Using Forms to Gather and Track Info

Written: March 17, 2014

I’m a member of the Tualatin Chamber of Commerce and we used WordPress to build most of their web site. Next month there’s an annual award celebration, so this month we needed to gather nominations for the awards. In WordPress we used the Form feature in the Jetpack plugin. Here’s what the form looks like in WordPress:

After I defined the form in WordPress, I viewed it in a browser to double-check that it looked OK:

Once a web visitor fills out this Form, then feedback is sent by email to the Tualatin Chamber, and they can also go into WordPress and see this one nomination or even export all nominations into a CSV file for use in Excel.

So it’s quick and simple to add forms to your WordPress site, view the results, and automate the process to save you time in organizing your association or business.

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Gathering Feedback after a Purchase

Written: March 14, 2014

Since September of 2013 I’ve been on a fitness kick and started to bicycle every week, which means that I visit my local bike shop Performance Bicycle on a regular basis.

Performance Bicycle

One really smart thing that Performance Bicycle does is to follow up your purchase with an email, asking you to write some feedback on their website about what you just bought. This feedback allows other cyclists to hear what you have to say about your purchase, and that in turn impacts their decision on what to buy or even avoid in some cases.

The theory of this is quite sound, and I’ve followed through and posted a handful of times on their web site about my experience with a new pair of cycling shoes, shorts or gloves. One area that Performance Bicycle needs to improve upon is the email message sent out, requesting feedback on a recent purchase, because their email has broken links to images that make the email look just awful:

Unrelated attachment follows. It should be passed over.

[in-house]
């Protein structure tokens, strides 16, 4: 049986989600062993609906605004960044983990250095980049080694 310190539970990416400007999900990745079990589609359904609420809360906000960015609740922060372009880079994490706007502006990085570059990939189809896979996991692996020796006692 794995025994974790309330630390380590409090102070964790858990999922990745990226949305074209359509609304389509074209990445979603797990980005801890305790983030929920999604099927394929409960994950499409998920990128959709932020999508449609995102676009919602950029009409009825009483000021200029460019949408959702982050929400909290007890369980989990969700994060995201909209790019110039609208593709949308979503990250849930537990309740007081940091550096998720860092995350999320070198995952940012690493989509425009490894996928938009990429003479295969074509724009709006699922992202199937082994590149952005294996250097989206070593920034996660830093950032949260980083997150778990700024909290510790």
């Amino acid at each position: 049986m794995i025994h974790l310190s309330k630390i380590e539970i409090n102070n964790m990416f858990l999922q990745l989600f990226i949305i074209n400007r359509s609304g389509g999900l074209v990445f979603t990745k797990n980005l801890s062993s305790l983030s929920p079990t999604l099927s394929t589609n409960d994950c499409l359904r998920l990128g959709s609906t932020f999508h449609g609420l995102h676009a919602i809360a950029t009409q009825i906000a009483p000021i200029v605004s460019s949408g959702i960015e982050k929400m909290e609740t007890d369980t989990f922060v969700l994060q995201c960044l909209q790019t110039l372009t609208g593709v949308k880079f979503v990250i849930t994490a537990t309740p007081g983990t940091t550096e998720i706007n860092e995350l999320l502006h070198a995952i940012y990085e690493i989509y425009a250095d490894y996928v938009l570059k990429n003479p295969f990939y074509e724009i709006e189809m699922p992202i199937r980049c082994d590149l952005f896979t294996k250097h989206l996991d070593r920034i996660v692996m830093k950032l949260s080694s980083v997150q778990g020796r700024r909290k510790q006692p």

One of the essential rules in email marketing is to run a test message, to double check that all is well, prior to sending out an email blast to everyone on the list. I’ve told my local store about this broken email message, however I’m not sure that they are telling their management about this glaring error. If you send out emails to customers, please double check that all is well in order to stop an embarrassment like this.


Mac Computer Woes Resolved

Written: March 12, 2014

I enjoy using a MacBook Pro laptop in my business because of the unique ability to run both OS X and Windows 8 apps, side by side. This ability allows me to view a web page in both Internet Explorer on Windows 8, plus Safari on OS X. All is well when the laptop is operating properly, but this week that pleasant reality was quickly shaken when my laptop started rebooting.

At first I thought that the rebooting was caused by Google Chrome, so instead I started using Safari for web browsing, but the reboots kept happening even with Safari. After each reboot I had to use the Disk Utility to do repairs on the hard drive, and sometimes I could go for an hour or two before rebooting. Eventually my backup hard drive became broken, and my Windows 8 with Parallels would no longer work.

I searched the Apple support forums and found that others were having rebooting issues, but their solutions didn’t really work or apply to my situation. Finally, this morning I found one useful suggestion – try testing the RAM (Random Access Memory). According to Apple there was something called the Apple Hardware Test, where I could reboot my laptop and press the D key to get some hardware diagnostics running. Oddly enough, pressing D while rebooting did nothing.

Ready for Plan B, I found a wonderful little free App called EtreCheck that quickly identified that my RAM chipset was defective.

I was excited to finally identify the cause of my reboots, but then again I was saddened that my 16GB of RAM had already failed after only a few years of use. How could RAM go bad so easily?

Jumping into the car I made my way to Fry’s in Wilsonville and purchased 16GB of replacement for $159.99, returned home and installed it. The good news is that when I reran the memory test, it now passed everything with a clean bill of health: